I disagree. Windaar merely said "we don't know." It's not a prediction, just a fact that we don't know the future. I think the "Bogleheads answer" would be to make sure you're informed about the uncertainties, estimate your risk tolerance, and then invest accordingly.

Now, back to the OP's question:
tomwood wrote:
Sat Mar 21, 2020 11:19 pm
is that a market timing error similar to what one might be making who’s selling low in recent days?
I think the "Bogleheads answer" would be to know your target stock/bond allocation and stay near that. I might add that if you want to stray from it, then at least recognize that upfront, understand the risks and your reasons for accepting those risks, and then do what you do.

Personally, after steep market losses, I'm more skeptical of the sellers than the buyers. I've never heard of a winning strategy that involves getting out of the market whenever it's 30% down.

Good luck.

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tomwood
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Re: Am I timing the market?

Post by tomwood » Sun Mar 22, 2020 8:36 am

willthrill81 wrote:
Sat Mar 21, 2020 11:32 pm
Who cares whether it's timing or not? I'm dead serious.
A good point. Though I’m associating market timing with a negative investment action. So my OP might be better asking if the idea of putting more money into stocks (one chunk in the coming days) is a positive action or would the BHs recommend investing every couple weeks into my desired AA as I’ve been doing for years?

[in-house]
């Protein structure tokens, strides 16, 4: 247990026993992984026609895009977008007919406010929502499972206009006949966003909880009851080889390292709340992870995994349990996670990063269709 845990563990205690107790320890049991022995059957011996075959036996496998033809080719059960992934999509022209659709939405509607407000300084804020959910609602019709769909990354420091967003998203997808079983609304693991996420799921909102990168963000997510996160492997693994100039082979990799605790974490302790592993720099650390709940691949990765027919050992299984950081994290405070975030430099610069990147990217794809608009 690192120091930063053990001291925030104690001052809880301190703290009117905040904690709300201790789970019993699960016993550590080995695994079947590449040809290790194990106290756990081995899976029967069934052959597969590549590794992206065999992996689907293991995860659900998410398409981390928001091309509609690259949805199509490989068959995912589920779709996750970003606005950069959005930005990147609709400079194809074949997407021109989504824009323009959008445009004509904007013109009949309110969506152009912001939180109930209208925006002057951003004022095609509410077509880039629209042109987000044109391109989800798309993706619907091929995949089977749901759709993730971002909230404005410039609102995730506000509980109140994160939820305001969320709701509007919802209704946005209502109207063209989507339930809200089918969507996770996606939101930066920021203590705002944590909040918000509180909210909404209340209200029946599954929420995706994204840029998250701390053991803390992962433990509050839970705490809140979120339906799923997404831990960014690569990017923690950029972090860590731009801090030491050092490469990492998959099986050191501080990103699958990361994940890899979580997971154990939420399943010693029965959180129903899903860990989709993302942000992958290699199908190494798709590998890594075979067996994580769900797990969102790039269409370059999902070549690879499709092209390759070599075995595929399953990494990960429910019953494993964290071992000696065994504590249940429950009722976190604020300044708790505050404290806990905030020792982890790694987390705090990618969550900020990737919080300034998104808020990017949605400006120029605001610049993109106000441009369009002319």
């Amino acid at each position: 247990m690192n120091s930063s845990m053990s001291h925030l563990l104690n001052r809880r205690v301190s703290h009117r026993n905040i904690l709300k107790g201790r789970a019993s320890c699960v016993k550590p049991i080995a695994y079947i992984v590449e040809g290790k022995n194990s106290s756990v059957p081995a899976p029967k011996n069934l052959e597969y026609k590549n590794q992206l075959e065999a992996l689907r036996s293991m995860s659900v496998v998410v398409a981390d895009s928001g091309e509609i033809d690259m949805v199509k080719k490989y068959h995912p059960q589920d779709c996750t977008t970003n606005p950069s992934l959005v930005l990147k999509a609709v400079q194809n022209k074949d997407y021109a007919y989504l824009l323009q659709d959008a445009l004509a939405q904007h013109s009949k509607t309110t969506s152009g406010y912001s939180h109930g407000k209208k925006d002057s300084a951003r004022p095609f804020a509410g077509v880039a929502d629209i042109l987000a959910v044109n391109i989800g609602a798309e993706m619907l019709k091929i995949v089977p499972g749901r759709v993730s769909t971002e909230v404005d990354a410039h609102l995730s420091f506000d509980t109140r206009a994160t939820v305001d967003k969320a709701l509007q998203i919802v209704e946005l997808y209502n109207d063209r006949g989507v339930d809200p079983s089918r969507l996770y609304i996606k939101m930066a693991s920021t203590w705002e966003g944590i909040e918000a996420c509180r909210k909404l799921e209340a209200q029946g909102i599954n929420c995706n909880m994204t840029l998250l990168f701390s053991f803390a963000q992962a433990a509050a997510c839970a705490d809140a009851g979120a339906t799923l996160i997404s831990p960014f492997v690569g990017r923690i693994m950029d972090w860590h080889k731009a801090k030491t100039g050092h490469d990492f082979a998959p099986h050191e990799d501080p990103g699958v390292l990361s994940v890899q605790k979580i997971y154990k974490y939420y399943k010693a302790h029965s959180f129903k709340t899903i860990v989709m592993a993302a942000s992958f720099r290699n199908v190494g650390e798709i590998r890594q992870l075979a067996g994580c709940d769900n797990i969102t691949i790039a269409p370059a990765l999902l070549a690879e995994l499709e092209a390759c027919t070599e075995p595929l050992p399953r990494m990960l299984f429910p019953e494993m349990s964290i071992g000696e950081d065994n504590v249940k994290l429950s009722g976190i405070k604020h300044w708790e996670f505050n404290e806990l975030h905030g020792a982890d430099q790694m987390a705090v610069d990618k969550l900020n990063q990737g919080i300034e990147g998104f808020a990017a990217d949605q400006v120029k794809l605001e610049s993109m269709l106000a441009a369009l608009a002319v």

Triple digit golfer
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Re: Am I timing the market?

Post by Triple digit golfer » Sun Mar 22, 2020 8:50 am

I think it's only market timing because you're putting it all to only one fund. Why not international too? Presumably you're bond heavy now if you haven't rebalanced. So why not put the extra savings to both U.S. and international equities until you're back in balance?

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Wiggums
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Re: Am I timing the market?

Post by Wiggums » Sun Mar 22, 2020 9:08 am

tomwood wrote:
Sat Mar 21, 2020 11:19 pm
I’m fortunate to have a job that hasn’t and likely won’t be changing during this current US shutdown. For years I’ve been investing using a 3-fund portfolio and holding a set AA, only changing incrementally each year as I rebalance to hold 1% more bonds as I age. My assumption is that I’ll work and continue to invest for 25-30 more years. With that time horizon it would appear to me that US Stocks have recently, and quickly, gone on sale. It’s possible the sale has already ended and possible the sale will be better in the coming weeks or months or years, but regardless of short term volatility, it appears today’s stock price is a bargain compared to the price a couple decades from now. And if that projection is likely, should someone such as myself try to find a little extra cash and pull the expenses unusually tight in the short term to toss some extra money into tax advantage accounts, investing all new money into 100% TSM, or is that a market timing error similar to what one might be making who’s selling low in recent days?